What's the story?

Obsessed with the boy band the Ruperts, four high school girls get a room in the hotel where the band is staying in Manhattan, hoping to increase their chances of meeting them. After a chance encounter at the ice machine, one of the Ruperts is knocked unconscious and dragged back to the girls' room. If only they could have realized that kidnapping was only the beginning of the trouble they'd get into. To get out unscathed, are they going to have to KILL THE BOY BAND?

Is it any good?

This book is fast-paced, madcap, and hilariously way over the top, so teens who can handle comic exaggeration and some very frank sex talk will enjoy laughing their way through the crazy caper. Think Stephanie Plum meets Weekend at Bernie's. Teens will relate to the four friends' obsession and to the narrator's feelings as events around her spiral out of control. Surprises around every corner, clues, red herrings, betrayals, and a perfect first kiss make it a fun, light read for older teens who understand negative examples.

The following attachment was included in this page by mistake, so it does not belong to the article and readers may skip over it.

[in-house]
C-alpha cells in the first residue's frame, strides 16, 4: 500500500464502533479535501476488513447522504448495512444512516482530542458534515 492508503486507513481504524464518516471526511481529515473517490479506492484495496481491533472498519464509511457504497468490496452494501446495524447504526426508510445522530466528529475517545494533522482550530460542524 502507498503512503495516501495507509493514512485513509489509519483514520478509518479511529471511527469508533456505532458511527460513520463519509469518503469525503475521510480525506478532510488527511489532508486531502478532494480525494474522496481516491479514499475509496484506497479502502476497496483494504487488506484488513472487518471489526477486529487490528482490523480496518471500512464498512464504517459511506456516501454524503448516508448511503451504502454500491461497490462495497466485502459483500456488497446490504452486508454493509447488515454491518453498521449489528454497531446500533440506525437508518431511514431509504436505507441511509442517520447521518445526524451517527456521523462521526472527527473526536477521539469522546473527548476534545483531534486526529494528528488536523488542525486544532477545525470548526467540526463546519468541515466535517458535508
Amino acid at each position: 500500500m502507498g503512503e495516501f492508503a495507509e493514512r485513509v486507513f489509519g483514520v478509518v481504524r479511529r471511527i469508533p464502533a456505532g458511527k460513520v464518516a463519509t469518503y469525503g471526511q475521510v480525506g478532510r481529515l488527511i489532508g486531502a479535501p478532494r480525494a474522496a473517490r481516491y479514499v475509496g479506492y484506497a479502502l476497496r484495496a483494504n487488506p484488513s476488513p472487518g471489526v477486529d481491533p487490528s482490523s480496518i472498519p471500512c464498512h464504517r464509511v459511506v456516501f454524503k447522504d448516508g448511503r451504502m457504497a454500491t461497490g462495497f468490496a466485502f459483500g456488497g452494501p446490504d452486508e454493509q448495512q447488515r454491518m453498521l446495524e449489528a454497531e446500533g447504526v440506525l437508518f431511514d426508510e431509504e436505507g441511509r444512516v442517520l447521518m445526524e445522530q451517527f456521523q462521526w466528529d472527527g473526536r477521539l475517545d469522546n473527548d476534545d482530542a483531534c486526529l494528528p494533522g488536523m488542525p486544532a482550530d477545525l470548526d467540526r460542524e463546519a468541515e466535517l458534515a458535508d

Talk to your kids about ...

  • Families can talk about strong language in books, TV, and movies. Is it a big deal? Why? Is it how you talk to your friends?

  • Do you agree with Erin that boy bands turn fans into zombies and that fans should find better outlets for their talents and emotions? Or is the narrator right, that obsessing over cute boys is what you're supposed to do as a teen? Why?

  • Is there something you're a big fan of right now -- music, a movie franchise, a game, a book series? How do you think it will seem to you five or 10 years from now?

Book details

  • Author: Goldy Moldavsky
  • Genre: Mystery
  • Topics: Friendship
  • Book type: Fiction
  • Publisher: Point
  • Publication date: February 23, 2016
  • Publisher's recommended age(s): 14 - 17
  • Number of pages: 320
  • Available on: Nook, Audiobook (unabridged), Hardback, iBooks, Kindle